The Caves Speak

Cave art emerged approximately 40, 000 years ago, executed by the Cro-Magnon people in Spain. While the exact purpose of such Paleolithic cave paintings is not known, evidence suggests that cave paintings may have been a way of communication.

One common form of communication for religious and ceremonial purposes was through depicting nature in art. The ancient people painted the large beasts they wanted to hunt to share their interests with others. While many of Old Stone Age animal species have reached extinction, their presence still stares back at us in early cave paintings.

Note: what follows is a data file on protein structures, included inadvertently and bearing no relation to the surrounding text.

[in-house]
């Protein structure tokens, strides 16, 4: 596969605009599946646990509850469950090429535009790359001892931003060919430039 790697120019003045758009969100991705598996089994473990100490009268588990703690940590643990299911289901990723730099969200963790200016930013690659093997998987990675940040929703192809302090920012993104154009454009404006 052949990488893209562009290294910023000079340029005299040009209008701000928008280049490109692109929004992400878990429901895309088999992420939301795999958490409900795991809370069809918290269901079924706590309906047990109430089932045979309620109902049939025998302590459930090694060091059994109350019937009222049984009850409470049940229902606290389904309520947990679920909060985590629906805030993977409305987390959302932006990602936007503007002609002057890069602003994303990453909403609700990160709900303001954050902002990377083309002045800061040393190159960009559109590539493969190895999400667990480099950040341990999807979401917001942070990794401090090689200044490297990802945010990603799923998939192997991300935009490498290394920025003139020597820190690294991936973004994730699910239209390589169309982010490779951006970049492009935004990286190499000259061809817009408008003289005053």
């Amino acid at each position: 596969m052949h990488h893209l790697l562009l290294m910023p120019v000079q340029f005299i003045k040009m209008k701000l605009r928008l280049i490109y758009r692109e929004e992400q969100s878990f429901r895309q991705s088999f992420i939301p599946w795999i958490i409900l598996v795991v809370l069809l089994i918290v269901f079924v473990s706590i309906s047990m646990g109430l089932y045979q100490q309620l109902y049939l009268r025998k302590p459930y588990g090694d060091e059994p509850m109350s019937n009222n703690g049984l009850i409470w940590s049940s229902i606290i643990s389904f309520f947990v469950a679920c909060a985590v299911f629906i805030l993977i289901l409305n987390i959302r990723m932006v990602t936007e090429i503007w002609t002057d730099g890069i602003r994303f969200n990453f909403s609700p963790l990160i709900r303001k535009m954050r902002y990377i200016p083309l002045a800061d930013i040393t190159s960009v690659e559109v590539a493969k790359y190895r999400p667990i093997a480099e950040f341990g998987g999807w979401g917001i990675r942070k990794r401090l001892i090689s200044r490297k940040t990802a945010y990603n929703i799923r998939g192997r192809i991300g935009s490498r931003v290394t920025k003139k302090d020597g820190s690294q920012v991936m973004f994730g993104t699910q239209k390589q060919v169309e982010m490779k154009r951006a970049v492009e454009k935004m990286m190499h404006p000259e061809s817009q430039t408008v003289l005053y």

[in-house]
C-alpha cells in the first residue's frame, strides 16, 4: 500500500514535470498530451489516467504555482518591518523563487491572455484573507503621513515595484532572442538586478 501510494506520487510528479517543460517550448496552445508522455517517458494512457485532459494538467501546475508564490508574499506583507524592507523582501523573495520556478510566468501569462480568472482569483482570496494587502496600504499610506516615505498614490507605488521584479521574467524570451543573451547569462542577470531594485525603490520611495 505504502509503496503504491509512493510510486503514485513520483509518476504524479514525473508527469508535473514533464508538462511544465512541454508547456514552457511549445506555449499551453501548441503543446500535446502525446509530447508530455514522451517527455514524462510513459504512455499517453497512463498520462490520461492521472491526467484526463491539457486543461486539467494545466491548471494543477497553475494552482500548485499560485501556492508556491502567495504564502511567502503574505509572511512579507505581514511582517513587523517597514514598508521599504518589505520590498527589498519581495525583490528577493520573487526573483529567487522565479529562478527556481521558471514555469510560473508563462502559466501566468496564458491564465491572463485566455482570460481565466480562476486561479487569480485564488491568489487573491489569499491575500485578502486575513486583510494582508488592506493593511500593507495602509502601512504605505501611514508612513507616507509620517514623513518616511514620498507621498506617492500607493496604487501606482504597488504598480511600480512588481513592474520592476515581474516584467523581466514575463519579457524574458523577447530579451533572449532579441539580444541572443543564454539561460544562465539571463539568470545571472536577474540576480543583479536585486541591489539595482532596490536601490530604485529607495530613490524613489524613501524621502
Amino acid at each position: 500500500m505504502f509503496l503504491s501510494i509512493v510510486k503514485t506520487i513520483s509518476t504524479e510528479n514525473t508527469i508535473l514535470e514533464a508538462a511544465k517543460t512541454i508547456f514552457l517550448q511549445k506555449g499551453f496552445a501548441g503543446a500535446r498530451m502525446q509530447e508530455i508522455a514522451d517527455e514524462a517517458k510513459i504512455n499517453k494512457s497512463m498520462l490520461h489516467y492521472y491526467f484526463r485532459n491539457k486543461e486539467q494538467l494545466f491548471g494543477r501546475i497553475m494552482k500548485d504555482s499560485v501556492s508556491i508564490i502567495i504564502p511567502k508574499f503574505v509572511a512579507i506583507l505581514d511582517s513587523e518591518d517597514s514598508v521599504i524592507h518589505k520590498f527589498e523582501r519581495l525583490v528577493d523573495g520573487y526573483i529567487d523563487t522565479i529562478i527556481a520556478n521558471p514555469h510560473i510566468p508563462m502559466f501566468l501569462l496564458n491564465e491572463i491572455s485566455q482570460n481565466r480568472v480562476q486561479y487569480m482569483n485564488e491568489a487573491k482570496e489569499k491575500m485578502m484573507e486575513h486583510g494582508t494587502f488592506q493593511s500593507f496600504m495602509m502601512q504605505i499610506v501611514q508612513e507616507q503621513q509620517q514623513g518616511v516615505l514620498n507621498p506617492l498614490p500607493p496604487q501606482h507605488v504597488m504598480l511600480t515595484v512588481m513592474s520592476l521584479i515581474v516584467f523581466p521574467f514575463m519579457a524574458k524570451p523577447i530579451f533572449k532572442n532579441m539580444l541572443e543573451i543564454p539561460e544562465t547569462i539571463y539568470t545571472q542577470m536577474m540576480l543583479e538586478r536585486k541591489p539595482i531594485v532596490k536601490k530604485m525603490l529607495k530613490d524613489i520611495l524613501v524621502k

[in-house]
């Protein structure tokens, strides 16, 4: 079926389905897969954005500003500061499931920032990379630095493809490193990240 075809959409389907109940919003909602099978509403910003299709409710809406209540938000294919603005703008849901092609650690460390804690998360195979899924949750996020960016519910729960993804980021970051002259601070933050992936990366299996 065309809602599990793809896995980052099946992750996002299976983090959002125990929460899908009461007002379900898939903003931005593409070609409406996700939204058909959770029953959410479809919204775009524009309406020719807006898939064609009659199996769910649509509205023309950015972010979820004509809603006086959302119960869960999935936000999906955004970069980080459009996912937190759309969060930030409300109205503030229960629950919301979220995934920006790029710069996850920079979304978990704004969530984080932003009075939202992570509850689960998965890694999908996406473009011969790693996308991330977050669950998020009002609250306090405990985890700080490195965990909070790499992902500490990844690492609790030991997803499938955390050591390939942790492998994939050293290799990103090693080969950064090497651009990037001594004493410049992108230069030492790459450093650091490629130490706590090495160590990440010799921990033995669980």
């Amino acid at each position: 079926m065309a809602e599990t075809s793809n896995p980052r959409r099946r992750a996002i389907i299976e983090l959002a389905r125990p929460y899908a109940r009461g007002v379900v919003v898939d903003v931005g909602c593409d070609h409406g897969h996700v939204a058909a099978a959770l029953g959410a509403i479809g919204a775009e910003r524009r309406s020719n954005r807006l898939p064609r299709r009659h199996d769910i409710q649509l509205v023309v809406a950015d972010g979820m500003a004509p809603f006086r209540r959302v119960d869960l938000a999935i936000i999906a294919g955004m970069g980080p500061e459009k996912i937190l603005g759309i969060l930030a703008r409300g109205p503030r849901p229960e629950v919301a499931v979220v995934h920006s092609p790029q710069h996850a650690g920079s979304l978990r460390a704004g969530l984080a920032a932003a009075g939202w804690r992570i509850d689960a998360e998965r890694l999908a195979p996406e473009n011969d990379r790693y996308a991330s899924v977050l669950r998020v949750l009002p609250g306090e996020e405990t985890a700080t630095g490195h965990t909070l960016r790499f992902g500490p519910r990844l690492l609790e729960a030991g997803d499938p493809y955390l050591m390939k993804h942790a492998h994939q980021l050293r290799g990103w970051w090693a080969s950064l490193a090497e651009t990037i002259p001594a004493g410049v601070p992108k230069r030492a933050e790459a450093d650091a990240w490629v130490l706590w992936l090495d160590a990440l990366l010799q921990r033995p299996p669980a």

The Lascaux and the Chauvet caves in France remain the most recognized for their abstract figures accompanied by naturalistic representations. Lascaux’s paintings are 16, 000 years old and represent mostly herbivorous mammals such as wild horses, wild cattle and reindeer. Chauvet’s paintings date even further back to 31, 000 years ago and represent mostly dangerous animals including lions, bears and giant deer. Natural pigments used include red and yellow ochre, hematite, manganese oxide and charcoal, used to create artistic paintings that demonstrate early interests in nature.